What is Celiac Disease?
What You Need to Know
Celiac disease is a chronic, autoimmune disease which is the result of an immune system response to the ingestion of gluten (a protein found in wheat, rye, and barley) in susceptible individuals. This response to gluten damages the small intestine, leading to malabsorption of nutrients and related health issues. To develop celiac disease, a person must inherit the genetic predisposition, be consuming gluten, and have the disease activated. Activation triggers may include stress, trauma (surgeries, etc.), and possibly viral infections and other environmental factors. Celiac disease may be diagnosed at any age, from infancy to later adulthood. Approximately 5-15% of first-degree relatives of those with celiac disease have the condition triggered in their lifetime. The disease is permanent and damage to the small intestine will occur every time gluten is ingested, regardless of whether or not symptoms are present.
Celiac disease affects about 1 in 100 individuals worldwide, or over 3 million people in the United States alone. Over half of those with celiac disease in the U.S. are undiagnosed.
Classical symptoms are those related to malabsorption and can include diarrhea, bloating, weight loss, anemia and growth failure. Non-classical symptoms may include a wide range of non-intestinal symptoms including: migraines, infertility, fatigue, joint pain, premature osteoporosis, depression and seizures. Up to 200 symptoms have been associated with celiac disease. Many people do not have classical gastrointestinal symptoms, some may have just one symptom and some individuals have no obvious symptoms at all.
Initial screening for celiac disease is a blood test ordered by your physician. Blood tests look for the presence of the following antibodies. Because no one of these tests is ideal, panels are often used.
- Anti-tissue transglutaminase (tTG)
- Anti-endomysium (EMA)
- Anti-deamidated gliadin peptides (DGP)
If this screening test suggests celiac disease, a small intestine biopsy is the next step to confirming diagnosis. A positive small intestine biopsy (showing damaged villi) is the “gold standard” for a diagnosis of celiac disease. In some cases a haplotype test for HLA DQ2 and DQ8 may be recommended prior to biopsy to confirm presence of the genes necessary to develop celiac disease. Starting a gluten-free diet before testing is not recommended and makes later diagnosis difficult. Tests to confirm celiac disease could be negative if a person were on a gluten-free diet for a period of time. For a valid diagnosis to be made, gluten would need to be reintroduced for at least several weeks before testing.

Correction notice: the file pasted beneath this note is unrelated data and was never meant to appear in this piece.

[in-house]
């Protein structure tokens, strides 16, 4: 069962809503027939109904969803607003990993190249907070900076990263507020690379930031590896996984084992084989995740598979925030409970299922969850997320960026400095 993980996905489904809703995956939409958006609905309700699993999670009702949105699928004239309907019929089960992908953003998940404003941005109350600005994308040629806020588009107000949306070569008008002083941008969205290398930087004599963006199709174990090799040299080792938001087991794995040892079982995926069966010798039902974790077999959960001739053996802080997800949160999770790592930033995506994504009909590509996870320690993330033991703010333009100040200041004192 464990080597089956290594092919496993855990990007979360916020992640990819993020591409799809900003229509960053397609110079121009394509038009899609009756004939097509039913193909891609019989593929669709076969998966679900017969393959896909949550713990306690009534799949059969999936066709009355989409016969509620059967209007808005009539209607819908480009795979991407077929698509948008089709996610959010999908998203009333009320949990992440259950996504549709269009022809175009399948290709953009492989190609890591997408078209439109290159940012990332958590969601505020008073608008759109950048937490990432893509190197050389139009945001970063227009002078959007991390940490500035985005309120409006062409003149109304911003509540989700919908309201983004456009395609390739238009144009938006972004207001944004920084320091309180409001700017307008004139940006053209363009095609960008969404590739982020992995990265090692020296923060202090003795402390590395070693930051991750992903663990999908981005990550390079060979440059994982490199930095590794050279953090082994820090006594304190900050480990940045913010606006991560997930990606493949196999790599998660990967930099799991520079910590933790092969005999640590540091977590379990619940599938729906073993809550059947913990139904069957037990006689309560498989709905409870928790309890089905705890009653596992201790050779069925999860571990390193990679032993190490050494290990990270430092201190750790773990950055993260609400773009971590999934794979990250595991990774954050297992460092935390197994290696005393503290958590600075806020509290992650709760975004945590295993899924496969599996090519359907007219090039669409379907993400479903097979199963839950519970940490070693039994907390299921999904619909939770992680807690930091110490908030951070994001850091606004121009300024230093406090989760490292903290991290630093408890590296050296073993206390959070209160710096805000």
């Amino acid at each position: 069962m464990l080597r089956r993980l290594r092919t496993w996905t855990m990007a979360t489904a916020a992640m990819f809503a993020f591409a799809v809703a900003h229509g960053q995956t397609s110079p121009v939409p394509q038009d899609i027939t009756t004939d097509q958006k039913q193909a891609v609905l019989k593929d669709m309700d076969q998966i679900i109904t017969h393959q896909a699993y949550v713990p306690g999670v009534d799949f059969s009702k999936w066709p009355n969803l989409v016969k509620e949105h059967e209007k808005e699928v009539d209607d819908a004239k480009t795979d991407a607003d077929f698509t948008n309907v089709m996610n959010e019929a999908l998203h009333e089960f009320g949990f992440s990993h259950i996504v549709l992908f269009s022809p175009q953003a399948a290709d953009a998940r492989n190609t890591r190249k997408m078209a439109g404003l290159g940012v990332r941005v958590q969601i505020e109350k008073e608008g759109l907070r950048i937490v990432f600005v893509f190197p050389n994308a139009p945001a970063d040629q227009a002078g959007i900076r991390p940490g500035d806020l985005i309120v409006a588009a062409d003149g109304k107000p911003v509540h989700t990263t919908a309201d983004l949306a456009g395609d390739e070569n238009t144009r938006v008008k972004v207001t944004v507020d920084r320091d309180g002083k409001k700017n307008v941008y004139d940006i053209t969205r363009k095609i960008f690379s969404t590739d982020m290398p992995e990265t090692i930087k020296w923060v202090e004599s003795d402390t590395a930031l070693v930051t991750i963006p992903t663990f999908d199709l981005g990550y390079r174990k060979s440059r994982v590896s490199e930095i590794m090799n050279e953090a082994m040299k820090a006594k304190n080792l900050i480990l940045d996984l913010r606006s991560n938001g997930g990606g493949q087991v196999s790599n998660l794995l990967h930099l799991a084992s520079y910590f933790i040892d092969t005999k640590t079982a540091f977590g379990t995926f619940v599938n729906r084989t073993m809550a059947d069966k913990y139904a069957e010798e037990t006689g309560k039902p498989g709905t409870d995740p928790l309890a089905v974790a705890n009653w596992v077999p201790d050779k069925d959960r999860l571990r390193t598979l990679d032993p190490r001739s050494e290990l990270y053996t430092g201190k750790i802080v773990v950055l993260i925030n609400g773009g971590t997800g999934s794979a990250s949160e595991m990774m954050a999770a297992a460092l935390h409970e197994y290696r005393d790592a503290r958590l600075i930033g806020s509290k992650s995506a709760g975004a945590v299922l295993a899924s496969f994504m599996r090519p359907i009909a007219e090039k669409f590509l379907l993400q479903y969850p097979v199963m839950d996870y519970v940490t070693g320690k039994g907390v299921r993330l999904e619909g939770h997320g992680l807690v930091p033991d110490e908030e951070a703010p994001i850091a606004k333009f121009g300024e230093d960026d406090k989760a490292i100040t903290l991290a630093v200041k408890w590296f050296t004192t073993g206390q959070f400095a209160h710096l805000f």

Strict adherence to a gluten-free diet for life is the only treatment currently available. This involves elimination from the diet of wheat, barley, rye and foods made with these grains or their derivatives. Medication is not required unless there is an accompanying condition, such as osteoporosis or dermatitis herpetiformis (a skin manifestation of celiac disease). It may take several months or longer for the small intestine to completely heal. Improvement is measured by regular monitoring of the antibody blood tests used for screening, and by improved health. When you are on a gluten-free diet, blood tests should eventually come back to normal. This indicates good control of celiac disease – not a cure. You will always require a gluten-free diet until another form of treatment is discovered.
The gluten-free diet must be adhered to strictly. Even tiny amounts of gluten can cause damage to the small intestine and related health issues. Fortunately, a large range of delicious and nutritious foods are naturally gluten-free, and there are gluten-free substitutes widely available for items like bread and pasta. In addition to choosing gluten-free foods, it is important to avoid cross-contamination of your gluten-free foods from foods that contain gluten. Find details about the gluten-free diet in the following educational bulletins:
Generally excellent, if a strict gluten-free diet is maintained. The small intestine will steadily heal and start absorbing nutrients normally. You should start to feel better within days; however, complete recovery may take from several months to several years.